They are inquisitive pets and enjoy exploring new items, we recommend adding in new toys and changing facilities regularly to enable them to explore. Small wooden blocks are great for climbing and jumping off, as well as making an excellent tool for gnawing and maintain healthy teeth.
Behaviour problems can often be prevented if domestic rabbits have plenty of enrichment to keep them busy. This can be anything from hiding food around their bedding, or within a box/ tunnel filled with shredded paper.
Other suggestions are items such as hanging baskets filled with hay, vegetables hanging from locations around the home or cage and upturned flower pots or herbs to help encourage natural foraging behaviour.
Fruit tree branches such as Apple wood double up as treats and toys. There are also plenty of rabbit friendly treats available in most pet shops but care must be taken as some can cause foreign bodies or digestive problems.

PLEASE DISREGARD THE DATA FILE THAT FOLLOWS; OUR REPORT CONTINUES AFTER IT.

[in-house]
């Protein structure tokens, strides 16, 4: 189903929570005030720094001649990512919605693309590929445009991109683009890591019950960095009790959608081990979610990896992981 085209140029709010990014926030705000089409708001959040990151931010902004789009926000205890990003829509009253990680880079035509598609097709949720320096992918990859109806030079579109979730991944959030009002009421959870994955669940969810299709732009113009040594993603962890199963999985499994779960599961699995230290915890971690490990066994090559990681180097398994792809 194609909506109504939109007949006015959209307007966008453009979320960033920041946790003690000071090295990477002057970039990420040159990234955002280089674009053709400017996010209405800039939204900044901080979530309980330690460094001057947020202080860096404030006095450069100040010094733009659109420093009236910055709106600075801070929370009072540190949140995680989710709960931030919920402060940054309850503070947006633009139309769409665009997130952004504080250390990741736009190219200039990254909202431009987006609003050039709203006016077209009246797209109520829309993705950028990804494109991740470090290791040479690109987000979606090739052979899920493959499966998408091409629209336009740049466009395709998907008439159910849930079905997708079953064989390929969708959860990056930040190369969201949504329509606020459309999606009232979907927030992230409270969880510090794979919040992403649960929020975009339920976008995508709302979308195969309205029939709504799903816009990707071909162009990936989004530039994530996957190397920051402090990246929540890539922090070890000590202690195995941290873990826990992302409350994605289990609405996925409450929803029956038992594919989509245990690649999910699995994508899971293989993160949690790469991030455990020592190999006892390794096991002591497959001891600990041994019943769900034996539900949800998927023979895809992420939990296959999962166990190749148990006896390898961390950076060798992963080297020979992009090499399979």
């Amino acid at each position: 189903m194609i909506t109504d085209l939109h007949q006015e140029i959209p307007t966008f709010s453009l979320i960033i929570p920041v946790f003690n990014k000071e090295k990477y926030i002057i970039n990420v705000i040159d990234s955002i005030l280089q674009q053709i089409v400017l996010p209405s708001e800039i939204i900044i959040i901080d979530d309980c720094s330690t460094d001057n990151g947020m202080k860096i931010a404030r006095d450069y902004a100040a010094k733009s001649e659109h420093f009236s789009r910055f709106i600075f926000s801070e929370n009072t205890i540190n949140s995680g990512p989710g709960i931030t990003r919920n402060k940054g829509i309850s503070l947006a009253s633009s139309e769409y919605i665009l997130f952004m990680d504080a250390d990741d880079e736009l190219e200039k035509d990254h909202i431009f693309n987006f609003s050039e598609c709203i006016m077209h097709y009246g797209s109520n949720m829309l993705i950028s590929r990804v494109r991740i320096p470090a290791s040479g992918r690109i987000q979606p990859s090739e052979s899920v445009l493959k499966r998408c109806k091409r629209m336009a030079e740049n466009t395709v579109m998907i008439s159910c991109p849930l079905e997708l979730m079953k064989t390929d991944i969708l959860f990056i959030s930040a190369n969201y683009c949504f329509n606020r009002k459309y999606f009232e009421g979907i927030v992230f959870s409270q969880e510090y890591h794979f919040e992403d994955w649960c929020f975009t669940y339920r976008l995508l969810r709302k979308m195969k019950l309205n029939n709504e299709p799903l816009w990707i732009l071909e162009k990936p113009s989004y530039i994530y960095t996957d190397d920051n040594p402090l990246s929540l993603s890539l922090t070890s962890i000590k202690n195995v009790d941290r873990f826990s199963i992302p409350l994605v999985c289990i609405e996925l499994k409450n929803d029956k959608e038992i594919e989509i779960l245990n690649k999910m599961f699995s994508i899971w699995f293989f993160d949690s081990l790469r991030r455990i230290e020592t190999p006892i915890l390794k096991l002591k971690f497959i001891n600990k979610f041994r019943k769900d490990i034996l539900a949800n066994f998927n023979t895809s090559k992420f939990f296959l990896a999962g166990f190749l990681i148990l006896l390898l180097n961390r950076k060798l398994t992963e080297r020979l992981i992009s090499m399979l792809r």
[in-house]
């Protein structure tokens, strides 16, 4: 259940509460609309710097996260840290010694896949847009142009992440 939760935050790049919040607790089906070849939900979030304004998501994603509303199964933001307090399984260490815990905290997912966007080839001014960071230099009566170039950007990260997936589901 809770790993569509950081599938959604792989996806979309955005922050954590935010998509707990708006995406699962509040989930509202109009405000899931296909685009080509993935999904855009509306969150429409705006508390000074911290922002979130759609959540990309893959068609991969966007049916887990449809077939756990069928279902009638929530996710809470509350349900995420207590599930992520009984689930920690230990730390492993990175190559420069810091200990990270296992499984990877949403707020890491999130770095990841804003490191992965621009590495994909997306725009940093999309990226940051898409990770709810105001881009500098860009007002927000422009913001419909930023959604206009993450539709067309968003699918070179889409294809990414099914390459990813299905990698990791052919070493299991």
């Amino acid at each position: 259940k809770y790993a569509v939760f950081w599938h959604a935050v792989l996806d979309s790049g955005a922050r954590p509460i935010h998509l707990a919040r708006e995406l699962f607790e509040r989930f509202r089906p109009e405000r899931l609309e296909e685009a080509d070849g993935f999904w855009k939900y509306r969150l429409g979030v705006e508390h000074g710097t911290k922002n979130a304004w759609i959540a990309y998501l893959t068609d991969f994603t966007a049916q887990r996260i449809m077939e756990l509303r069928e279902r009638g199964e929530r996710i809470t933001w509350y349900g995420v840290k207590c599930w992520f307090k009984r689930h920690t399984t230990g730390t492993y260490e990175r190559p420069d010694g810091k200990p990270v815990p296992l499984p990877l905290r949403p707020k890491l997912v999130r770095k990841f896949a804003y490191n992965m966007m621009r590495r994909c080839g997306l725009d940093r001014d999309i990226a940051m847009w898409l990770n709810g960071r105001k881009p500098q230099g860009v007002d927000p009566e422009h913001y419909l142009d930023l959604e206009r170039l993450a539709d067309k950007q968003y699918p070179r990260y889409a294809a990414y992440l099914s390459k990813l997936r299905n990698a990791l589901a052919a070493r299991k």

All rabbits should be able to have regular access to a large open space to enable them to exercise. Failure to do so can lead to many behaviour problems such as frustration and aggression. It can also lead to many health issues such as poor bone development, obesity and dental disease.
Studies show that rabbits given the correct diet and exercise live longer and are healthier, as opposed to those that are kept contained in a hutch for the majority of their lives.
Rabbits need to continuously grazing on sources high in fibre for both their digestive tract and file down their continuously growing teeth. Hay should be freely available at all times and a high quality dry pellet such as Burgess Excel dry should be weighed out and offered daily. The correct amount to feed depends on your rabbits weight.
Vegetables such as kale, cucumber and carrots can be offered as a treat 2-3 times a week as enrichment but care must be taken with the type of sugary fruit/veg offered and how often, as too much can cause health problems such as diarrhea and obesity.
Water should be offered in a bowl and or bottle depending on each rabbit’s preference.
Call us for more advice on 020 8977 3955 (Teddington), 01932 229 900 (Shepperton) or 0208 390 5270 (Surbiton).